The Imperial Palace

The Imperial Palace offers a guided tour to the public; you can line up on the day of the tour and hope to get in, or you can apply for a place a month in advance and be sure of a spot. We took the second route, and today was our day; we showed up right on time and were ushered into the tour waiting room with no delay.

The official documentation says that the tour is conducted “mostly in Japanese”, but they broke us up into several language groups (Japanese, English, Spanish, and French for sure; probably others), each with a guide fluent in the appropriate language. We were also accompanied by several functionaries who were there to make sure nobody left the tour route.

The tour took us past several notable buildings, including the Imperial Palace itself, which is used for official events like State Dinners and the presentation of new ambassadors to Japan. The Emperor lives elsewhere on the grounds and was too busy to greet our tour today.

Imperial Household Agency Headquarters
Mt. Fuji viewing tower and modern Tokyo
Pine Tree outside the Imperial Palace, representing virtue and long-life
Fushimi-yagura Keep

The tour lasted about an hour, and then it was sayonara!

Kikyo-Mon Gate from the inside

As long as we were at the Palace, we decided to visit the Museum of the Imperial Collections, containing treasures garnered by the Imperial Family over many generations. The museum is still being built, but they’ve opened up two rooms on an interim basis, with rotating exhibitions. The current one is “Artwork which Adorned the Early Modern Imperial Palaces”, and there was a lot of artwork on display. Here’s a small sample.

Utensils for the Incense Identifying Game
Cup for Hairdressing Water and Stand with Chrysanthemums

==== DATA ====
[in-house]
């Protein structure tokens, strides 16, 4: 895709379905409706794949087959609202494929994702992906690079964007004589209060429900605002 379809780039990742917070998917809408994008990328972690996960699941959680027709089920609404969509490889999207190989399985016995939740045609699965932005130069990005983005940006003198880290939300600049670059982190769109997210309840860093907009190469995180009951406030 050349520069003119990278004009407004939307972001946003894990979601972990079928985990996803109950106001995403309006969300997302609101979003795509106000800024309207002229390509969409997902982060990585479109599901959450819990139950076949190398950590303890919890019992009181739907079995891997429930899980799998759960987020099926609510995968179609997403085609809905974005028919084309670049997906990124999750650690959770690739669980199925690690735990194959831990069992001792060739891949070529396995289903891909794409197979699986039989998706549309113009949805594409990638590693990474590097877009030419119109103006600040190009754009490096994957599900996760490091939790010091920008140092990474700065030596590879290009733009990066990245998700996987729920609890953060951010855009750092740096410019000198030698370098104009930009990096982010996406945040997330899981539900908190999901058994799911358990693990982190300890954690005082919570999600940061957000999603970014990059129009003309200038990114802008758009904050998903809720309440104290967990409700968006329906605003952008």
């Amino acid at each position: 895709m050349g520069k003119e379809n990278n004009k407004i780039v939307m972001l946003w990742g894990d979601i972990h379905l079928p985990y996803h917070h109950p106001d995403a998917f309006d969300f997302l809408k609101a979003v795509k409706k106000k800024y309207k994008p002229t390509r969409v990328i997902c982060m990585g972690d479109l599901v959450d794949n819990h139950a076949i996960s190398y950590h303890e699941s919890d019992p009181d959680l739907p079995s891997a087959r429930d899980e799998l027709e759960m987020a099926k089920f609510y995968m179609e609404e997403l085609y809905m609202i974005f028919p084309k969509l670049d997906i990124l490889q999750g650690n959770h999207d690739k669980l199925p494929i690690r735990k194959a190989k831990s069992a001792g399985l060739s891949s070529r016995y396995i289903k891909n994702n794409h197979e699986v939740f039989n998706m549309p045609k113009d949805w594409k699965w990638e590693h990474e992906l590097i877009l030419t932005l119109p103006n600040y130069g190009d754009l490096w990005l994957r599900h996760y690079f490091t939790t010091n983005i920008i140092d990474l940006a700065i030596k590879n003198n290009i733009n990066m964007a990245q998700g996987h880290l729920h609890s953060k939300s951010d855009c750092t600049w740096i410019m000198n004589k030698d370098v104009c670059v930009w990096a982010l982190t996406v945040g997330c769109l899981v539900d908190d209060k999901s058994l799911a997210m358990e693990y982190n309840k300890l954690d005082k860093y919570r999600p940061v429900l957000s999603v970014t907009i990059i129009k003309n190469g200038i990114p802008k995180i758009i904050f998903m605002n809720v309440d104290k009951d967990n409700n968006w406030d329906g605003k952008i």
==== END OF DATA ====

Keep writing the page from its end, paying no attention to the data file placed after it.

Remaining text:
Four-paneled screen

It was raining pretty hard by now, so we dashed into a subway station to look for lunch. Subway stations here are often connected to office buildings with many restaurants, and that was the case this time. We decided to try Marugo because the pictures on its menu looked good. It’s a yakiniku restaurant, which meant we were served thin slices of beef to cook on a barbecue at our table – it was fun, tasty, and pretty inexpensive.

We thought it would be a good idea to stay inside for a while, so we took the train to the Takashimaya flagship store and wandered through about one-third of the store. We visited the food halls ($100 melons, anyone?), the art gallery, bought a scarf and a postcard, and even dared to visit the Pokemon Center, which occupies most of a floor of the East Building of the store.

I’d heard a lot about a very different store, Don Quijote, so we made that our next stop. It’s loaded with a huge variety of merchandise, much of it pretty schlocky. There were tons of suitcases (apparently tourists often go there to buy a suitcase to bring home their purchases), electronics, toys, “adult toys”, candy, Halloween costumes, clothing, liquor, and much much more. I bought a bag of matcha Kit-Kats and we called it a day.